February 23, 2011

More Research Regarding The Use Of Cannabis

Many studies have recently come out regarding cannabis and its effect on the body, but one thing has become certain about all of them: marijuana is a hot topic among researchers.

A new study published online Wednesday in the cancer journal Annals of Oncology found that the active ingredient in cannabis can improve the appetites and sense of taste in cancer patients.

The Canadian researchers' study involved 21 patients with any advanced cancer who had all been eating less as a result of their illness.  The patients were randomly assigned to receive medication, while 11 of those patients received oral capsules containing delta-9-tetrahydrocannabinol (THC).

The team found that 73 percent of THC-treated patients reported an increased overall appreciation for food compared with patients receiving placebo.

Fifty-five percent of the cannabis treated patients reported that food tasted better while taking the THC pills.

However, despite the positive results from the Canadian researchers, another recent study found that cannabis use can lead to sexual dysfunction.

Rany Shamloul, from Queens University's Department of Pharmacology and Toxicology, recently found that cannabis use may have a negative impact on male sexual performance.

"Cannabis is the most widely-used illicit drug globally," says Dr. Shamloul, a postdoctoral fellow in the Department of Pharmacology and Toxicology. "It is also often used by young, sexually active people who are unaware of the hazardous effects it may be having on their sexual health and performance."

Recent studies have identified new negative connections between cannabis use and sexual dysfunction that may put an end to previous controversy.

Some scientists now believe that certain receptors in the brain that are effected by cannabis also exist in the penis.  Cannabis use may have an antagonizing effect on these receptors, making it more difficult for a man to achieve and maintain an erection.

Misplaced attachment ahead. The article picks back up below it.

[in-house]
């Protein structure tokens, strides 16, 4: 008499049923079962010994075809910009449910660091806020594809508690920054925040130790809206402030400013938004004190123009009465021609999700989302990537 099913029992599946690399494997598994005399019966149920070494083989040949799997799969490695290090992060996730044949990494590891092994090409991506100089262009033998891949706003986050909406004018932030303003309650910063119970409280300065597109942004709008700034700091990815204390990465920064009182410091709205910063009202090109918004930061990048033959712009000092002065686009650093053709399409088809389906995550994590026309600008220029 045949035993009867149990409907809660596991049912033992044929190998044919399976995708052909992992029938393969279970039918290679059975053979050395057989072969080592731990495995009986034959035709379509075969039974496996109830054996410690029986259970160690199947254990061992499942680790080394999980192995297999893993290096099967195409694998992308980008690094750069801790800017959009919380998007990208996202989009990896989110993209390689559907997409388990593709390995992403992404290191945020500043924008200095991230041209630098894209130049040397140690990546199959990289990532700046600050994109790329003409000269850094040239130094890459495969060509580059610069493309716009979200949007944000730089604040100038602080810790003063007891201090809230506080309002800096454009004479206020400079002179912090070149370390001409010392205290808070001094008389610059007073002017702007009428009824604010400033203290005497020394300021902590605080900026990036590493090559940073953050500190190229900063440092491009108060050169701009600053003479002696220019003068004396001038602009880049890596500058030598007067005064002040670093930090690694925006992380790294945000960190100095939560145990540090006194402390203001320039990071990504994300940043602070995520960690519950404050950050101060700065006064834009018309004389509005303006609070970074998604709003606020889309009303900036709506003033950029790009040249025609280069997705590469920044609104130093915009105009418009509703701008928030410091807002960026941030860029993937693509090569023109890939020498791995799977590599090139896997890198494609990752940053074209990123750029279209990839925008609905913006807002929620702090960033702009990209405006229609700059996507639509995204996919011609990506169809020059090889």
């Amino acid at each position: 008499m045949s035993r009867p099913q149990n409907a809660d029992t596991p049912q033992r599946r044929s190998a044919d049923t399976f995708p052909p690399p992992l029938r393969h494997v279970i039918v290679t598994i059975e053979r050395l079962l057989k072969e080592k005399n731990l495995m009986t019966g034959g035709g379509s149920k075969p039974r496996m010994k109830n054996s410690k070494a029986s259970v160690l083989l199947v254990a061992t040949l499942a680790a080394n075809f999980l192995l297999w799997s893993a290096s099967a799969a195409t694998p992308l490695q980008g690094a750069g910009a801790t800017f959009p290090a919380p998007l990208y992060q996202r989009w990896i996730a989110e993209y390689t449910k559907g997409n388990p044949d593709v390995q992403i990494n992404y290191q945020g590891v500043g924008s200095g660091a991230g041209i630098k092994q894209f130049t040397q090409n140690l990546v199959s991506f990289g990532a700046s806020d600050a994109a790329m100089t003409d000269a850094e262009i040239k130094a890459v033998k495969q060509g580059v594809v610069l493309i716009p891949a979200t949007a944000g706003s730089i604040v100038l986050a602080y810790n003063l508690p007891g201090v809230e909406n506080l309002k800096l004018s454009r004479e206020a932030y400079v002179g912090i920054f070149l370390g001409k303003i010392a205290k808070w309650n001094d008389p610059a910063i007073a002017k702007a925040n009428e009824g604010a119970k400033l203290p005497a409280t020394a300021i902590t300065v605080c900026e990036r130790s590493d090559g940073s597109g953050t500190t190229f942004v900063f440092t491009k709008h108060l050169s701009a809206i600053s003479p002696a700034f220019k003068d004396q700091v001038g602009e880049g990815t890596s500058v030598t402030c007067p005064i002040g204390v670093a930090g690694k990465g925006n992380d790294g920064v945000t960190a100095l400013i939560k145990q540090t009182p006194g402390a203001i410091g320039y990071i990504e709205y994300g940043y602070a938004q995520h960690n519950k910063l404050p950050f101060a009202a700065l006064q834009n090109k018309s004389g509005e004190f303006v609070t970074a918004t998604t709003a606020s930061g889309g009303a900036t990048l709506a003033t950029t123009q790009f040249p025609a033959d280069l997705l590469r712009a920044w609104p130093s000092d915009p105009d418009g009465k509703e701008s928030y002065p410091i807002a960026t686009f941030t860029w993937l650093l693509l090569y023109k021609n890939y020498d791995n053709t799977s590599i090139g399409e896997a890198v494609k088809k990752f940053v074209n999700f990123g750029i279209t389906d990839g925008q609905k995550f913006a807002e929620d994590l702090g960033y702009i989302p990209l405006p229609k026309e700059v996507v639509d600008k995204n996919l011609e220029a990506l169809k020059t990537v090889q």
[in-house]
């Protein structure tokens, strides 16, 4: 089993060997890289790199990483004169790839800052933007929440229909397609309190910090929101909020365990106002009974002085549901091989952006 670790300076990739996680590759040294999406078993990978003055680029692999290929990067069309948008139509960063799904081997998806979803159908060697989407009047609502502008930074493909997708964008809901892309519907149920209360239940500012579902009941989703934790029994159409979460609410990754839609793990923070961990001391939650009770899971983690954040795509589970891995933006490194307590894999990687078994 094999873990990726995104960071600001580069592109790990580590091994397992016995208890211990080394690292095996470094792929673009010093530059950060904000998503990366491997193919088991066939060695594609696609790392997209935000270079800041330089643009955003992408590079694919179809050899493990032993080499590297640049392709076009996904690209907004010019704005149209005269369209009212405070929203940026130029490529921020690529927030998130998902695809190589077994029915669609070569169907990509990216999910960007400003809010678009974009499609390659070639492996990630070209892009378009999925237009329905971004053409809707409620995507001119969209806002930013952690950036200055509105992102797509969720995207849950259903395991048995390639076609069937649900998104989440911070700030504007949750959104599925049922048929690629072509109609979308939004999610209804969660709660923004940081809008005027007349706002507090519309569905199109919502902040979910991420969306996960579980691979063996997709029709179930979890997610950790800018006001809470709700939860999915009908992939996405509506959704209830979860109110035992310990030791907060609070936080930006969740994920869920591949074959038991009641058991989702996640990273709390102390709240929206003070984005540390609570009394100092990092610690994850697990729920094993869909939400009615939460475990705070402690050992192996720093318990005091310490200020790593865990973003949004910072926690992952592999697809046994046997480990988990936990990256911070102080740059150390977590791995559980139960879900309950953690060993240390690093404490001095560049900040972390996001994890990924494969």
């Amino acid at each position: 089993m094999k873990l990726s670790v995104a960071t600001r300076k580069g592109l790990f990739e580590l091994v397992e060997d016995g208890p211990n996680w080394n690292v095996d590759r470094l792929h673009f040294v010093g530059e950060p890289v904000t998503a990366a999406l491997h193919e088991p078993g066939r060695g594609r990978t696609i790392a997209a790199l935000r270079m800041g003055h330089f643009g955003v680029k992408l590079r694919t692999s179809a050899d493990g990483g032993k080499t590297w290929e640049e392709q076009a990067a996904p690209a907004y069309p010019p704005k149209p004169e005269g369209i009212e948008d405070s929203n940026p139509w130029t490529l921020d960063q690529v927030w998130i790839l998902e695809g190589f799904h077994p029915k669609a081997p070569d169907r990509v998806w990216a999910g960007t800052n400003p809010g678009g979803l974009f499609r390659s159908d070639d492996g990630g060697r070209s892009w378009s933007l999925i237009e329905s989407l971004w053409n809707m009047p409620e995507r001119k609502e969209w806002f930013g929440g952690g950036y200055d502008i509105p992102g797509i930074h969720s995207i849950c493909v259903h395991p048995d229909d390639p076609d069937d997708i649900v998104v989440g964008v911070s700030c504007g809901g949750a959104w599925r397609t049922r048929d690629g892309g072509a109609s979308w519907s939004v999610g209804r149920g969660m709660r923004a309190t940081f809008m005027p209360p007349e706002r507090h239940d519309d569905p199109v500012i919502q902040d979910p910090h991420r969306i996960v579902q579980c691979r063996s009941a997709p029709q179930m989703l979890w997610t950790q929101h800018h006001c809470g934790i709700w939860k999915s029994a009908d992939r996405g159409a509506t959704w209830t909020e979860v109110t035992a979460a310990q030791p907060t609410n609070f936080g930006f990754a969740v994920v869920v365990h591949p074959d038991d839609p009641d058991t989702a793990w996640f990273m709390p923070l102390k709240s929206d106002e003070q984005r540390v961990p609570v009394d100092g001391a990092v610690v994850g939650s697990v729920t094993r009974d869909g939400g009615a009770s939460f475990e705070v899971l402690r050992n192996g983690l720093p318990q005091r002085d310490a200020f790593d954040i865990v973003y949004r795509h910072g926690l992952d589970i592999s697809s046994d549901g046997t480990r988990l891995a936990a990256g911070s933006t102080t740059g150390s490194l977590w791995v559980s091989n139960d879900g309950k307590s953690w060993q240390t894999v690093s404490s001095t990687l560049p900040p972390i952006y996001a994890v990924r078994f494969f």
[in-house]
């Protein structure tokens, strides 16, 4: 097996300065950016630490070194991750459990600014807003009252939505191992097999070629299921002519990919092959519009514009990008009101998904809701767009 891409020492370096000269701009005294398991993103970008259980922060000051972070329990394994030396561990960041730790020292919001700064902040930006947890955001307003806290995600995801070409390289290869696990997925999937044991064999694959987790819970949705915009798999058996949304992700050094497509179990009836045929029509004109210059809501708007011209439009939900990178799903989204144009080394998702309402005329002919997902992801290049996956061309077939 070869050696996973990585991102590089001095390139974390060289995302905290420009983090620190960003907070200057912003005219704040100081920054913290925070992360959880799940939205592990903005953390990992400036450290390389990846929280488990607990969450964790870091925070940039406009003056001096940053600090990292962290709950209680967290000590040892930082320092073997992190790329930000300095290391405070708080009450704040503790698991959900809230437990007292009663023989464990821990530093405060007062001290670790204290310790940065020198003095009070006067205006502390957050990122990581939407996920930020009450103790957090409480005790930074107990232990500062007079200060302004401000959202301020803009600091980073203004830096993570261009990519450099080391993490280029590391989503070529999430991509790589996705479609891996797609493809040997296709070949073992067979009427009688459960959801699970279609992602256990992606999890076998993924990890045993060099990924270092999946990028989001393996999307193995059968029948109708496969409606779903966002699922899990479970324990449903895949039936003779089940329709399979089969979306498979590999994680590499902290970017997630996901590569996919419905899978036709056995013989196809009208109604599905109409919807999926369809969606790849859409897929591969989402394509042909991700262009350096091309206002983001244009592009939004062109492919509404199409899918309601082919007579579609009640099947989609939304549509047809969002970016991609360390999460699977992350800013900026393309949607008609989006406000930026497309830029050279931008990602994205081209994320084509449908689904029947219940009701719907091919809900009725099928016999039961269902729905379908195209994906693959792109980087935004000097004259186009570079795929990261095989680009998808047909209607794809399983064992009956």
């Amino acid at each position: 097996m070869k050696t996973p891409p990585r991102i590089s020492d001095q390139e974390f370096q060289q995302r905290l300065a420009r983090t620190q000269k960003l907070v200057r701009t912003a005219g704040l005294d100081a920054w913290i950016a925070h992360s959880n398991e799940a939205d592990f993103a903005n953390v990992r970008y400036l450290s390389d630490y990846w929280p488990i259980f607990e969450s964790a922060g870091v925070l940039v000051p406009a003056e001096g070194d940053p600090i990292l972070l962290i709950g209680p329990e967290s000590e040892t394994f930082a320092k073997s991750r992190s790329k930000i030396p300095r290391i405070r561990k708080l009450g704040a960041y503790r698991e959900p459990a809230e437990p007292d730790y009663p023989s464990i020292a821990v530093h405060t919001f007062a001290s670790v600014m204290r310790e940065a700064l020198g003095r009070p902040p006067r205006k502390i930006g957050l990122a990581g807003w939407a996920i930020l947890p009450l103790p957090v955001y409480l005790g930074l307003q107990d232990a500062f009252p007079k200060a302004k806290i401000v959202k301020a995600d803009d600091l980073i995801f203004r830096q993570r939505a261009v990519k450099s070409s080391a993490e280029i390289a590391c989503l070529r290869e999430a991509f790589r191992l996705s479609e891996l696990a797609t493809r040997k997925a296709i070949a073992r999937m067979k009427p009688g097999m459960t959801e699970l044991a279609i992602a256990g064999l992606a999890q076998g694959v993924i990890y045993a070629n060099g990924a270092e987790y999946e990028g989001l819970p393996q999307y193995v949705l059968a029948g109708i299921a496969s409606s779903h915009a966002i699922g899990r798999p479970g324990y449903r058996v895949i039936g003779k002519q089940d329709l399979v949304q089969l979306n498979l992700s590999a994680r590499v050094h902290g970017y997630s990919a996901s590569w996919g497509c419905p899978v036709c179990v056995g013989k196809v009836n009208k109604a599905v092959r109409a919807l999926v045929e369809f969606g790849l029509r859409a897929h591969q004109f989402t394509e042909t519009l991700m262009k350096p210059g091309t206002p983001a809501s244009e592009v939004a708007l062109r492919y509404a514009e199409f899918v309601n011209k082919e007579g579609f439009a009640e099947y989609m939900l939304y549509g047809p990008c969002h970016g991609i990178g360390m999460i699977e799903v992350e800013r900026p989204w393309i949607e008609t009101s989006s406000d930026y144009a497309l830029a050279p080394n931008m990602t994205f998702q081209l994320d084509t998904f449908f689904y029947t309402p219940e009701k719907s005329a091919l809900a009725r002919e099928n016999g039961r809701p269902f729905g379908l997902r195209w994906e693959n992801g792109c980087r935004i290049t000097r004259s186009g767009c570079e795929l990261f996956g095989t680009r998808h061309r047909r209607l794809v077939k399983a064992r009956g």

"These findings will change the current understanding of the magnitude of the impact of cannabis use on sexual health," Shamloul said in a press release.

Shamloul's study will appear in an upcoming issue of the Journal of Sexual Medicine.

As new studies have continued to gain momentum on the positive and negative effects of marijuana, another new study suggests that the federal anti-drug campaign 'Above the Influence' has effectively reduced the use of cannabis by teenagers.

A study of over 3,000 students in 20 communities around the world found that by the end of 8th grade, 12 percent of those who had not reported to have seen the campaign took up marijuana use compared to only eight percent among students who had reported been familiarity with the campaign. 

"The "ËœAbove the Influence' campaign appears to be successful because it taps into the desire by teenagers to be independent and self-sufficient," Michael Slater, who was the principal investigator in the study, said in a statement.

In 2006, another study of the "Be Under Your Own Influence" anti-drug campaign reduced about half the number of students who began using marijuana and alcohol during the two years of the project, compared to students in the communities without the program.

Slater, from Ohio State University, said his new study was designed to replicate and extend the previous research.

The results of his research showed that the "Above the Influence" campaign was very successful in reaching students, as 79 percent said they had seen the ads.

"There was wide exposure to the national campaign, and it really swamped the effects of our local effort," Slater said.  "It took over, and we didn't see any independent effects for the "ËœBe Under Your Own Influence' campaign."

"Above the Influence' has succeeded more than its predecessor attempt to influence teens," Slater said.

Slater's study is published in the March 2011 issue of Prevention Science.


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